Entrepreneurship as Diplomacy
|Title||Entrepreneurship as Diplomacy|
|Author||Catherine Kirby; Dylan Dickens|
|Notes||tabled post until more info on South America context and more knowledge of how new administration will handle Obama's programs.|
|© edegan.com, 2016|
Entrepreneurship as Diplomacy As the largest driver of economic growth, the innovation market and entrepreneurship ecosystem are key component of any nation’s financial engine. Intaking a fuel of novel ideas and motivated business people to churn out almost all new businesses and the vast majority of new jobs, micro and macro economists agree that entrepreneurship has resounding positive effects. Entrepreneurship has also been linked to noneconomic benefits such as community development, social change and increases in egalitarianism and democracy. Through promoting entrepreneurship, the United States has a unique opportunity to utilize diplomacy to improve the perception of America abroad while also improving the lives of the nations the U.S. targets. Historic Cases
Chile The “Miracle of Chile,” is an example of how entrepreneurship-focused economic policy can uplift a nation through economic and democratic reform to a place on the global stage. When army chief Augusto Pinochet led a successful coup d’etat in 1973 against democratically elected socialist President Salvador Allende, he inherited a yet unimplemented economic policy known as El ladrillo, translated literally to “the brick.” Co-created by right-wing Chilean economists, University of Chicago taught U.S. economists and the CIA, El ladrillo recommended deregulation and privatization. Specifically it made the central bank independent, cut tariffs, privatized the state-controlled pension system, state industries and banks, and reduced taxes. Pinochet’s stated aim was to “make Chile not a nation of proletarians, but a nation of entrepreneurs.” Chile’s GDP rate of growth went from -5% in 1973 to 5% in 2004, but that was not even considered its most powerful effect. As American economist Milton Friedman, one of the architects of the plan stated, “the Chilean economy did very well, but more importantly, in the end the central government, the military junta, was replaced by a democratic society. So the really important thing about the Chilean business is that free markets did work their way in bringing about a free society.”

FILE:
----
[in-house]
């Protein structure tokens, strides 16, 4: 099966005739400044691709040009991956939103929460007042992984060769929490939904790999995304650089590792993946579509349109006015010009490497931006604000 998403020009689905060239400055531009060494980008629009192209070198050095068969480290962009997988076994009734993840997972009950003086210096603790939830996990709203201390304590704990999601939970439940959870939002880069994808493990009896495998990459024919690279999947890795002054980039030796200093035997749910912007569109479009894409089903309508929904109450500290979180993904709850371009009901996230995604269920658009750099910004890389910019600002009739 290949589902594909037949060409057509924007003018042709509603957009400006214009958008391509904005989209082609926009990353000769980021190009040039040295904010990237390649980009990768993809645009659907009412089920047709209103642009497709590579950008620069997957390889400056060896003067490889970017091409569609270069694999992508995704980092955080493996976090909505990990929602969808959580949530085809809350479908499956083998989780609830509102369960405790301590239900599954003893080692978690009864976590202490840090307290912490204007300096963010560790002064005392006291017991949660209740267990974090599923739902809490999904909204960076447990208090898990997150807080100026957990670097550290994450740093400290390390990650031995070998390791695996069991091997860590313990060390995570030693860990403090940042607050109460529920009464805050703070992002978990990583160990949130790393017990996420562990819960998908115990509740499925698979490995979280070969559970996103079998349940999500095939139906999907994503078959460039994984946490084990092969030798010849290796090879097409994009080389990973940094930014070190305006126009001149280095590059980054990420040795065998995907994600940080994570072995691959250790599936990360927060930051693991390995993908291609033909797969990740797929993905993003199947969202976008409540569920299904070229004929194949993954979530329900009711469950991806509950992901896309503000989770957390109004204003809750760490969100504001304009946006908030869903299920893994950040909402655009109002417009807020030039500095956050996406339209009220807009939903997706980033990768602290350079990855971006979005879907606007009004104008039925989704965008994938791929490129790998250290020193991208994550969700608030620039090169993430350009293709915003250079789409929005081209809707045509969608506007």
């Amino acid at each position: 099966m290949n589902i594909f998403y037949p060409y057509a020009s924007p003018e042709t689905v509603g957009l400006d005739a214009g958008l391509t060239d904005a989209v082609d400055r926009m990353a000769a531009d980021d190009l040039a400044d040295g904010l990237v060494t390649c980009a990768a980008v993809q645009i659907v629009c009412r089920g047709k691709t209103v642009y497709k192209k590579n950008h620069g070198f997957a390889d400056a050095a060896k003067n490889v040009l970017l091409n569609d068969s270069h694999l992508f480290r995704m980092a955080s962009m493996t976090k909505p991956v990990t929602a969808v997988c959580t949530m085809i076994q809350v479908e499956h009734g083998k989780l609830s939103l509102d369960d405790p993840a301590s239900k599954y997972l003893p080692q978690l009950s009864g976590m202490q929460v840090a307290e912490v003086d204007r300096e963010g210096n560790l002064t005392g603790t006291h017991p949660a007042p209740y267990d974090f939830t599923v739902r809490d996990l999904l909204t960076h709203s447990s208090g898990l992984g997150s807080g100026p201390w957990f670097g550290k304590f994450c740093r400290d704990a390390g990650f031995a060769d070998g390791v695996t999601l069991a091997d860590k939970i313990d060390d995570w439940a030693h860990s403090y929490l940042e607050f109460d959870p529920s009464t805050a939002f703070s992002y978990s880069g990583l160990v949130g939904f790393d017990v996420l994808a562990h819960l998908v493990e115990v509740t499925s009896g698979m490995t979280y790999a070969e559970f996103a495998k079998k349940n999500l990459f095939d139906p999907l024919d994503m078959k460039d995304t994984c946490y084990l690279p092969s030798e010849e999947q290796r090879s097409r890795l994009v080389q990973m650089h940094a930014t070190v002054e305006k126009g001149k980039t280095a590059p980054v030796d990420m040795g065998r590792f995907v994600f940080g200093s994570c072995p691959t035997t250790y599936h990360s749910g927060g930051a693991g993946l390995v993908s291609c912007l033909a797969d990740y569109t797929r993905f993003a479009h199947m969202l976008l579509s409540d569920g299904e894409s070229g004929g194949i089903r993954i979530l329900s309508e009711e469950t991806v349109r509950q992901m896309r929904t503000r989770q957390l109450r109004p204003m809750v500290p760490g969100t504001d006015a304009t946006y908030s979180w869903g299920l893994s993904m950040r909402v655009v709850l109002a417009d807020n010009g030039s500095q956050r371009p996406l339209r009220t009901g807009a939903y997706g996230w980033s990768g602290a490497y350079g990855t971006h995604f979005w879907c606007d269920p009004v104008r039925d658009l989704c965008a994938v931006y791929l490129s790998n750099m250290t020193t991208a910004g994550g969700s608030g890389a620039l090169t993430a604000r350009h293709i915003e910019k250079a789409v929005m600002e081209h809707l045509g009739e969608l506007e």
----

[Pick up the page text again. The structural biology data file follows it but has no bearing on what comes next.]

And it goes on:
Brazil Nelson A. Rockefeller believed that South America needed a strong middle class similar to the United States to ensure success and help solve economic problems. Additionally, this initiative aimed at strengthening U.S.-Latin American relations with entrepreneurship as diplomacy. He intended to spark this success founding a mutual fund called Fundo Crescinco, hoping it would motivate participation from the middle class in Brazil. The fund also included many Brazilian-owned enterprises, contributing to their development. While his fund cannot be credited with being the single founder of a middle class in Brazil, Fundo Crescinco did aid in the development of the Brazilian stock market. Additionally, Fundo Crescinco did achieve an amount of middle-class participation while producing a profitable mutual fund. The press coverage of the mutual fund involved 64 news mentions: 36 favorable mentions, 21 neutral, and 7 unfavorable references. Overall, IBEC (The International Basic Economy Corporation) through Fundo Crescinco made a significant profit and Brazil acquired a valuable corporation.